"Another important change is that it allows an appeal by a welfare agency which files a petition in a case since the agency would come within the class of those aggrieved by the adjudication and directly affected thereby. This overrules In re Fish (1944), 246 Wis. 474, 17 N.W.2d 558."
Respondent's basic premise is, therefore, in error; the county department could have appealed to the circuit court had the juvenile court dismissed its petition.
The appeal now before us, moreover, is an appeal from the final order entered in the appeal proceeding in circuit court, and not from the order of the juvenile court. While the right to appeal from the order of the juvenile court is undoubtedly controlled by sec. 48.47, Stats., the order entered in the circuit court is appealable under sec. 274.09 which provides that: "Appeals to the supreme court may be taken from the circuit courts unless expressly denied . . ." and that:
"Said right of appeal applies to final orders and judgments rendered upon appeals from or reviews of the proceedings of tribunals, boards, and commissions, and to final judgments and orders whether rendered in actions or in special proceedings without regard to whether the action or proceeding involves new or old rights, remedies, or proceedings and whether or not the right to appeal is given by the statute which creates the right, remedy, or proceeding."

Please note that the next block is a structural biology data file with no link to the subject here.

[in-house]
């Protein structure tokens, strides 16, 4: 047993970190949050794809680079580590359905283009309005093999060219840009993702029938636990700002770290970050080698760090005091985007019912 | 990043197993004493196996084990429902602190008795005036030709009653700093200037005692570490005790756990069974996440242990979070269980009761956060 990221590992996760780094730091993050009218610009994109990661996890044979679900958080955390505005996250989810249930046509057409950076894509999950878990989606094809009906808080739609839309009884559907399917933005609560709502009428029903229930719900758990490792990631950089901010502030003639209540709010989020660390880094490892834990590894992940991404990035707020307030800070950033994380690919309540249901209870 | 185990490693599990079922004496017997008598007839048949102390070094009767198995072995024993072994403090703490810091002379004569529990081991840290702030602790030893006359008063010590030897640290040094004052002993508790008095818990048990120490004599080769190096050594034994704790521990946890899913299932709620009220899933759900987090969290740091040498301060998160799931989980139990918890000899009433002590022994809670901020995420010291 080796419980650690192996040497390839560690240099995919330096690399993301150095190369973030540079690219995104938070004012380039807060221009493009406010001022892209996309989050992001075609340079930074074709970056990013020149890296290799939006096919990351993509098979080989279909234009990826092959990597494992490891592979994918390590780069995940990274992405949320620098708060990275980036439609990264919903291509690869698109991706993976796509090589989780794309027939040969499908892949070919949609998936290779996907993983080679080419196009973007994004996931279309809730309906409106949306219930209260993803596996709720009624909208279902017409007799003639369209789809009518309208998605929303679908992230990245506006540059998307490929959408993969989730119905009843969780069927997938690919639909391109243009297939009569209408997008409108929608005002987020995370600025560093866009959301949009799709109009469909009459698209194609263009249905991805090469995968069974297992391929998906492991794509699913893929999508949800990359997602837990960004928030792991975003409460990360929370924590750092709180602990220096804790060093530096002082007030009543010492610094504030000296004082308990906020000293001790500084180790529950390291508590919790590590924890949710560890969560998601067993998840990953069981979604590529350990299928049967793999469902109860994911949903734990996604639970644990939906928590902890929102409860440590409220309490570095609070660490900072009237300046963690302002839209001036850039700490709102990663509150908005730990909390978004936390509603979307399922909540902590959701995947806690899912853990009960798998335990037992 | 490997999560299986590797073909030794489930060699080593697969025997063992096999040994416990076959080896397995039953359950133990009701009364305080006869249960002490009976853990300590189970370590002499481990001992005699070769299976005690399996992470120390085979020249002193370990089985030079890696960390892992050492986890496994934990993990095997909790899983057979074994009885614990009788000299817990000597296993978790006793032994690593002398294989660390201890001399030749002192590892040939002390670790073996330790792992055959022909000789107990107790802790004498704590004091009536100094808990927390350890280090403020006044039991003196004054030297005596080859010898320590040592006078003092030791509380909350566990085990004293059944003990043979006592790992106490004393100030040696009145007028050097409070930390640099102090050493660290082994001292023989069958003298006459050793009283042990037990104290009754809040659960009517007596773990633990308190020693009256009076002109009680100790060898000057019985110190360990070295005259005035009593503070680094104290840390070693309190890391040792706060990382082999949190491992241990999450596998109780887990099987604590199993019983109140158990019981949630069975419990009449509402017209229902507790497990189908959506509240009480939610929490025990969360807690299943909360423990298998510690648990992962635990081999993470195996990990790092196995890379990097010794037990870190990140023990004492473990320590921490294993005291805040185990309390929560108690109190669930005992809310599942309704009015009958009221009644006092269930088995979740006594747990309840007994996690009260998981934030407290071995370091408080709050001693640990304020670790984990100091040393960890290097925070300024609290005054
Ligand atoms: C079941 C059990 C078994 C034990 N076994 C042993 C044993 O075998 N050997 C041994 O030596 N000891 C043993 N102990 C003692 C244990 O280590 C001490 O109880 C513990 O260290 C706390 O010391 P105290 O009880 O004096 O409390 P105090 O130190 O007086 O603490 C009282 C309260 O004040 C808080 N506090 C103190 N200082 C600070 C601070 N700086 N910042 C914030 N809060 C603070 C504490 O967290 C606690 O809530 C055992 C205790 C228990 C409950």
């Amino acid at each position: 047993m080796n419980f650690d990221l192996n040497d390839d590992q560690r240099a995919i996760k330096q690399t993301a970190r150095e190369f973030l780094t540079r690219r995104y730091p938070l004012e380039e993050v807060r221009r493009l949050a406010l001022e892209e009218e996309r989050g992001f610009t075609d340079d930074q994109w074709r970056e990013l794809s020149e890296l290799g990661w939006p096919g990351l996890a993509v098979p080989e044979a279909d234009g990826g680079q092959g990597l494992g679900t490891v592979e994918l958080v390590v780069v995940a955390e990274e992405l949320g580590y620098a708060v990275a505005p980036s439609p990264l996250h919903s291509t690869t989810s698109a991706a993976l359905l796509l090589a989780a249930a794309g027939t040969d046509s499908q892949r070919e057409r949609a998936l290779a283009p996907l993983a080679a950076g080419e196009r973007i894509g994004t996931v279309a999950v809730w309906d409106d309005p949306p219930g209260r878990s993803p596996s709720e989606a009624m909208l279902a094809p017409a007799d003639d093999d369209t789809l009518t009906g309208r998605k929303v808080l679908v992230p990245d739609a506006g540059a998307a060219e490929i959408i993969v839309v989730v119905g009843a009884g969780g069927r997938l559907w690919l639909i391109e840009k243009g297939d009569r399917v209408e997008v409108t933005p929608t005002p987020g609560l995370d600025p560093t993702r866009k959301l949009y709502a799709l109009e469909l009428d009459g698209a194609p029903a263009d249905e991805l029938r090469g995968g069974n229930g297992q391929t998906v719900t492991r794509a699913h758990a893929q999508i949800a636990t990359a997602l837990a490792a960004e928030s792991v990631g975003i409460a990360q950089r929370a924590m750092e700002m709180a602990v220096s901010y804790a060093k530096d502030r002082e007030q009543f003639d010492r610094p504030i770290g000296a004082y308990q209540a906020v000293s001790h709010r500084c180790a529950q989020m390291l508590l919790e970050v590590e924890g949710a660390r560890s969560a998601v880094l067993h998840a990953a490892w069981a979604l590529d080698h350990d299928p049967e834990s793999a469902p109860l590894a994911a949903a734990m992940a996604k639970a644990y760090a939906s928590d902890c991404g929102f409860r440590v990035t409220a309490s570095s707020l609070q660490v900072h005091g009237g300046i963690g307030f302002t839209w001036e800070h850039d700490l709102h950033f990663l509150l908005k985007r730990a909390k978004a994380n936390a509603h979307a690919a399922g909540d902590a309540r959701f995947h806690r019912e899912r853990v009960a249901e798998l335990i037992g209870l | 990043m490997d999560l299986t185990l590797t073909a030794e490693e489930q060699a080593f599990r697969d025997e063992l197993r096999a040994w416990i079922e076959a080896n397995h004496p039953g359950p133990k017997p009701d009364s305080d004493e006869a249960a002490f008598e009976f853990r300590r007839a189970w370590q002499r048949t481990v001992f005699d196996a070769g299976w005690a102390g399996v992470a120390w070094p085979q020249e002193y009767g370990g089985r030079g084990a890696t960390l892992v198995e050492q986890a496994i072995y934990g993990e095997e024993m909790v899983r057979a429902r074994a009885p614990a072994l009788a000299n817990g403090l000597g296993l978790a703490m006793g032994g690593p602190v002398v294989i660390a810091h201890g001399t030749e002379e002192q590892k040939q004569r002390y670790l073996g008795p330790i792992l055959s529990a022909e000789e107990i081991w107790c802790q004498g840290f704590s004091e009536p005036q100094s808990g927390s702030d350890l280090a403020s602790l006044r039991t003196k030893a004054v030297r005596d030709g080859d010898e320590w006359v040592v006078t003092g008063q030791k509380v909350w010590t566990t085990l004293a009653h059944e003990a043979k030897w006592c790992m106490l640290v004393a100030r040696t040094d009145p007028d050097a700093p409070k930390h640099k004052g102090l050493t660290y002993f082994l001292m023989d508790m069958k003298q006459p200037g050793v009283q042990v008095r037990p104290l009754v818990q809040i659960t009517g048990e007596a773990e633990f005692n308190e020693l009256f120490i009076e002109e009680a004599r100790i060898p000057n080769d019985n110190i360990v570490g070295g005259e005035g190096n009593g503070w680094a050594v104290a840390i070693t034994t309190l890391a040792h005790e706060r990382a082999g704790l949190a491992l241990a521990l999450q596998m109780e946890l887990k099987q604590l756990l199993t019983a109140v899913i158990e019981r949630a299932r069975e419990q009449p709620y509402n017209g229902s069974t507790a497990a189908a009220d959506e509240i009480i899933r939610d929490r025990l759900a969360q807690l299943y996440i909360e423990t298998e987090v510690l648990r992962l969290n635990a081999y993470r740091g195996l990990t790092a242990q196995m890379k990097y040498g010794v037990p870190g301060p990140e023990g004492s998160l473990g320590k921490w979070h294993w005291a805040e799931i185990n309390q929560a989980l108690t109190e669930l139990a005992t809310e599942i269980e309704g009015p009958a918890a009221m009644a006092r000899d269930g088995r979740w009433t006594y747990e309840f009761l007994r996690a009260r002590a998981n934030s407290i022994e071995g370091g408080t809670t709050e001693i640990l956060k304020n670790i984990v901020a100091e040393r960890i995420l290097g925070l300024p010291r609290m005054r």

Sec. 274.33 (2), Stats., lists as appealable "a final order affecting a substantial right made in special proceedings, without regard to whether the proceedings involved new or old rights, remedies, or proceedings and whether or not the right to appeal is given by the statute which created the right, remedy, or proceedings,. . ." The appeal is properly before us.
2. Termination of parental rights as to Cheryl Ann. The statute under which the juvenile court entered its order was sec. 48.40, Stats. Sub. (2) authorizes the court to terminate all rights of parents to a minor without the parents' consent if it finds that one or more specified conditions exist. As to the father, the juvenile court grounded its order upon par. (a), abandonment. Par. (d) specifies one of the other conditions where termination is authorized.
"(d) That the parents are unfit by reason of debauchery, habitual use of intoxicating liquor or narcotic drugs, or repeated lewd and lascivious behavior, which conduct is found by the court to be likely to be detrimental to the health, morals, or well-being of the minor. This paragraph applies only to cases where the legal custody of the minor has been transferred by order of a court of competent jurisdiction to a person other than the parents at least one year previous and the minor has not been returned to the legal custody of the parents within that period."
It is quite apparent that in terminating the mother's rights, the court grounded its action on par. (d) of sec. 48.40 (2), Stats. Because of the last sentence of par. (d), however, par. (d) could not be grounds for the termination of parental rights to Cheryl Ann; one year had not elapsed since transfer of legal custody to the County Department of Public Welfare.
The attorney general argues here that the order of the juvenile court can be sustained as to the mother upon the grounds set forth in par. (b) of sec. 48.40 (2), Stats. Par. (b) reads:
"That the parents have substantially and continuously or repeatedly refused to give the minor necessary parental care and protection."